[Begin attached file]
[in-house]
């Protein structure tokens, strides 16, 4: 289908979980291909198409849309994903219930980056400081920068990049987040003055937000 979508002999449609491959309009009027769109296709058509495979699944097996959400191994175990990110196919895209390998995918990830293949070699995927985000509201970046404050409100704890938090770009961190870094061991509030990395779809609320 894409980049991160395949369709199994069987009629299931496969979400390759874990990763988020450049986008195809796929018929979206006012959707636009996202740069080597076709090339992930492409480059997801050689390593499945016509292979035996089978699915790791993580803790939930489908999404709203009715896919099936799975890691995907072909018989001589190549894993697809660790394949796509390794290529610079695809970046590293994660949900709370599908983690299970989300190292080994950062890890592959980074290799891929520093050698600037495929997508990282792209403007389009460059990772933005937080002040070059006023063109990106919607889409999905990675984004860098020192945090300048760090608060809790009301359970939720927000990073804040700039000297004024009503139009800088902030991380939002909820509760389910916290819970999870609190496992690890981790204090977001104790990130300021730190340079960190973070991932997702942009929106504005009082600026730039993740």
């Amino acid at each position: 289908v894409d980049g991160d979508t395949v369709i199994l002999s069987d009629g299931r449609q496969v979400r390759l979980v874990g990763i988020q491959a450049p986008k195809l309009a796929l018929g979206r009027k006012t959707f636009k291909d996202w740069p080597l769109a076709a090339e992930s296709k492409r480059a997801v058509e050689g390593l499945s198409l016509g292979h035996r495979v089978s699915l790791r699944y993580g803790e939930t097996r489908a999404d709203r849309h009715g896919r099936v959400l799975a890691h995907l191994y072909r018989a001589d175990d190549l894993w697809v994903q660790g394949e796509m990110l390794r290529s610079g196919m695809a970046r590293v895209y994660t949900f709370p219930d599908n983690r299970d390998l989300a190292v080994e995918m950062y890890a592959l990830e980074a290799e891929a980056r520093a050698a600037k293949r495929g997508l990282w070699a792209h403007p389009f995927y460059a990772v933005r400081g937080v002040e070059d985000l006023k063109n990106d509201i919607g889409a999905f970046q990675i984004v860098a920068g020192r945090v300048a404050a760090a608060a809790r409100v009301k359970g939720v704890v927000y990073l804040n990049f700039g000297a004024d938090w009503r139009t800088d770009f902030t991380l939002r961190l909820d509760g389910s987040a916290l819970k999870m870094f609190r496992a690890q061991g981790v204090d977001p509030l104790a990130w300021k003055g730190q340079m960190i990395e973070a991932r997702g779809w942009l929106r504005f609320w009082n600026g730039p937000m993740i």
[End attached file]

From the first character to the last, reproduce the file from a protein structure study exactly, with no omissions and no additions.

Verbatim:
[in-house]
């Protein structure tokens, strides 16, 4: 289908979980291909198409849309994903219930980056400081920068990049987040003055937000 979508002999449609491959309009009027769109296709058509495979699944097996959400191994175990990110196919895209390998995918990830293949070699995927985000509201970046404050409100704890938090770009961190870094061991509030990395779809609320 894409980049991160395949369709199994069987009629299931496969979400390759874990990763988020450049986008195809796929018929979206006012959707636009996202740069080597076709090339992930492409480059997801050689390593499945016509292979035996089978699915790791993580803790939930489908999404709203009715896919099936799975890691995907072909018989001589190549894993697809660790394949796509390794290529610079695809970046590293994660949900709370599908983690299970989300190292080994950062890890592959980074290799891929520093050698600037495929997508990282792209403007389009460059990772933005937080002040070059006023063109990106919607889409999905990675984004860098020192945090300048760090608060809790009301359970939720927000990073804040700039000297004024009503139009800088902030991380939002909820509760389910916290819970999870609190496992690890981790204090977001104790990130300021730190340079960190973070991932997702942009929106504005009082600026730039993740």
């Amino acid at each position: 289908v894409d980049g991160d979508t395949v369709i199994l002999s069987d009629g299931r449609q496969v979400r390759l979980v874990g990763i988020q491959a450049p986008k195809l309009a796929l018929g979206r009027k006012t959707f636009k291909d996202w740069p080597l769109a076709a090339e992930s296709k492409r480059a997801v058509e050689g390593l499945s198409l016509g292979h035996r495979v089978s699915l790791r699944y993580g803790e939930t097996r489908a999404d709203r849309h009715g896919r099936v959400l799975a890691h995907l191994y072909r018989a001589d175990d190549l894993w697809v994903q660790g394949e796509m990110l390794r290529s610079g196919m695809a970046r590293v895209y994660t949900f709370p219930d599908n983690r299970d390998l989300a190292v080994e995918m950062y890890a592959l990830e980074a290799e891929a980056r520093a050698a600037k293949r495929g997508l990282w070699a792209h403007p389009f995927y460059a990772v933005r400081g937080v002040e070059d985000l006023k063109n990106d509201i919607g889409a999905f970046q990675i984004v860098a920068g020192r945090v300048a404050a760090a608060a809790r409100v009301k359970g939720v704890v927000y990073l804040n990049f700039g000297a004024d938090w009503r139009t800088d770009f902030t991380l939002r961190l909820d509760g389910s987040a916290l819970k999870m870094f609190r496992a690890q061991g981790v204090d977001p509030l104790a990130w300021k003055g730190q340079m960190i990395e973070a991932r997702g779809w942009l929106r504005f609320w009082n600026g730039p937000m993740i």